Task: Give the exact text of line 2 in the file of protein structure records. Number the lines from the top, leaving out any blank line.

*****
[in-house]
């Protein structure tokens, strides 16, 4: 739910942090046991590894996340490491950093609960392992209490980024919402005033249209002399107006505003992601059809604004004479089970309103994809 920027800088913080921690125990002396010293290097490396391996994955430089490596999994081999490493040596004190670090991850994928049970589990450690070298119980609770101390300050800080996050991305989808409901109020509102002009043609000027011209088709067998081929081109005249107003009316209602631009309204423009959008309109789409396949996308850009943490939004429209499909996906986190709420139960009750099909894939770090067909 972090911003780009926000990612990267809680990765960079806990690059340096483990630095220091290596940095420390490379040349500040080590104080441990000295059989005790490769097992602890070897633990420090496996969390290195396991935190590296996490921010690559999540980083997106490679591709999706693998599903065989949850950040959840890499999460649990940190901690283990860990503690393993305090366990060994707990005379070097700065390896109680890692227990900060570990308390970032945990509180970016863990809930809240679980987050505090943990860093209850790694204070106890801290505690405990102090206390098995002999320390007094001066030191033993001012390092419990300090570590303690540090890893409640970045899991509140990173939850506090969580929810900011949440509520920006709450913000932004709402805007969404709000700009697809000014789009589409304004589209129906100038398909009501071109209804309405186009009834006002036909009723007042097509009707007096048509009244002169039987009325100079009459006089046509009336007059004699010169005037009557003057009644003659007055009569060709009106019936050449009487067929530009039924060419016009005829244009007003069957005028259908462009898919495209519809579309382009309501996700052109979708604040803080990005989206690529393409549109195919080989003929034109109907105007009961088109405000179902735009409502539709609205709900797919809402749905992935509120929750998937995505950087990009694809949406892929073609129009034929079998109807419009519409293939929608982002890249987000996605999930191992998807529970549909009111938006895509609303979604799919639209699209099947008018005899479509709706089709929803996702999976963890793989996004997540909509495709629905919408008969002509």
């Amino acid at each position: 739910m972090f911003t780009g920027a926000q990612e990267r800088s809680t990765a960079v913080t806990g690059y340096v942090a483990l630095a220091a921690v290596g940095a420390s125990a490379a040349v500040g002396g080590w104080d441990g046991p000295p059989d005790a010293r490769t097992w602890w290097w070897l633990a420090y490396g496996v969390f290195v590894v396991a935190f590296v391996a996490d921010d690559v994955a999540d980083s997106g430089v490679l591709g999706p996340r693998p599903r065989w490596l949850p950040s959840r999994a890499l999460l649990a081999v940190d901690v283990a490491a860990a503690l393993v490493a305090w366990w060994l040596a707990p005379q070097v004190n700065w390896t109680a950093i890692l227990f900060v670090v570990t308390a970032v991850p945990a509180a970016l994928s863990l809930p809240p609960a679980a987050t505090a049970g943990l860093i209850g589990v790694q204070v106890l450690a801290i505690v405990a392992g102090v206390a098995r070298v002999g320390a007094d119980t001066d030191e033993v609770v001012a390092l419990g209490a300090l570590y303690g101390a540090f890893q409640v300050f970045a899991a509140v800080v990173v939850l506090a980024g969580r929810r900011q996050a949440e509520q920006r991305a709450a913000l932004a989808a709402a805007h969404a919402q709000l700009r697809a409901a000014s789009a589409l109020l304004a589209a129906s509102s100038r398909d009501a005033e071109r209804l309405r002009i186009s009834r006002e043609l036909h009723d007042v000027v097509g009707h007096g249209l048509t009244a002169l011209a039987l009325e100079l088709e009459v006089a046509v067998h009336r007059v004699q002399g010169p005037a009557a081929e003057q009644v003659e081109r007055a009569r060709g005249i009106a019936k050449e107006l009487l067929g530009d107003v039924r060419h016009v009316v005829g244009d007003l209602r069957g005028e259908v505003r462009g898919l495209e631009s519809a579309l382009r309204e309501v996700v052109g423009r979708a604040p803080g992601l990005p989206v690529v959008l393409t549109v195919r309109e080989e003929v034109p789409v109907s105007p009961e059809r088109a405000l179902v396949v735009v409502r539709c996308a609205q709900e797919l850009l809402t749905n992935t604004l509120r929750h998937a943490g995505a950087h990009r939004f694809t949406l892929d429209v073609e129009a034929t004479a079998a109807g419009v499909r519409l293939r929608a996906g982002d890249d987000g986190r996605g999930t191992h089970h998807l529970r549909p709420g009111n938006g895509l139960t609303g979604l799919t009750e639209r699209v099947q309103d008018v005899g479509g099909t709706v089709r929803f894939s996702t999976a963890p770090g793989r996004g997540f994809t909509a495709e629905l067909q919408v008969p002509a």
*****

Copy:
């Protein structure tokens, strides 16, 4: 739910942090046991590894996340490491950093609960392992209490980024919402005033249209002399107006505003992601059809604004004479089970309103994809 920027800088913080921690125990002396010293290097490396391996994955430089490596999994081999490493040596004190670090991850994928049970589990450690070298119980609770101390300050800080996050991305989808409901109020509102002009043609000027011209088709067998081929081109005249107003009316209602631009309204423009959008309109789409396949996308850009943490939004429209499909996906986190709420139960009750099909894939770090067909 972090911003780009926000990612990267809680990765960079806990690059340096483990630095220091290596940095420390490379040349500040080590104080441990000295059989005790490769097992602890070897633990420090496996969390290195396991935190590296996490921010690559999540980083997106490679591709999706693998599903065989949850950040959840890499999460649990940190901690283990860990503690393993305090366990060994707990005379070097700065390896109680890692227990900060570990308390970032945990509180970016863990809930809240679980987050505090943990860093209850790694204070106890801290505690405990102090206390098995002999320390007094001066030191033993001012390092419990300090570590303690540090890893409640970045899991509140990173939850506090969580929810900011949440509520920006709450913000932004709402805007969404709000700009697809000014789009589409304004589209129906100038398909009501071109209804309405186009009834006002036909009723007042097509009707007096048509009244002169039987009325100079009459006089046509009336007059004699010169005037009557003057009644003659007055009569060709009106019936050449009487067929530009039924060419016009005829244009007003069957005028259908462009898919495209519809579309382009309501996700052109979708604040803080990005989206690529393409549109195919080989003929034109109907105007009961088109405000179902735009409502539709609205709900797919809402749905992935509120929750998937995505950087990009694809949406892929073609129009034929079998109807419009519409293939929608982002890249987000996605999930191992998807529970549909009111938006895509609303979604799919639209699209099947008018005899479509709706089709929803996702999976963890793989996004997540909509495709629905919408008969002509």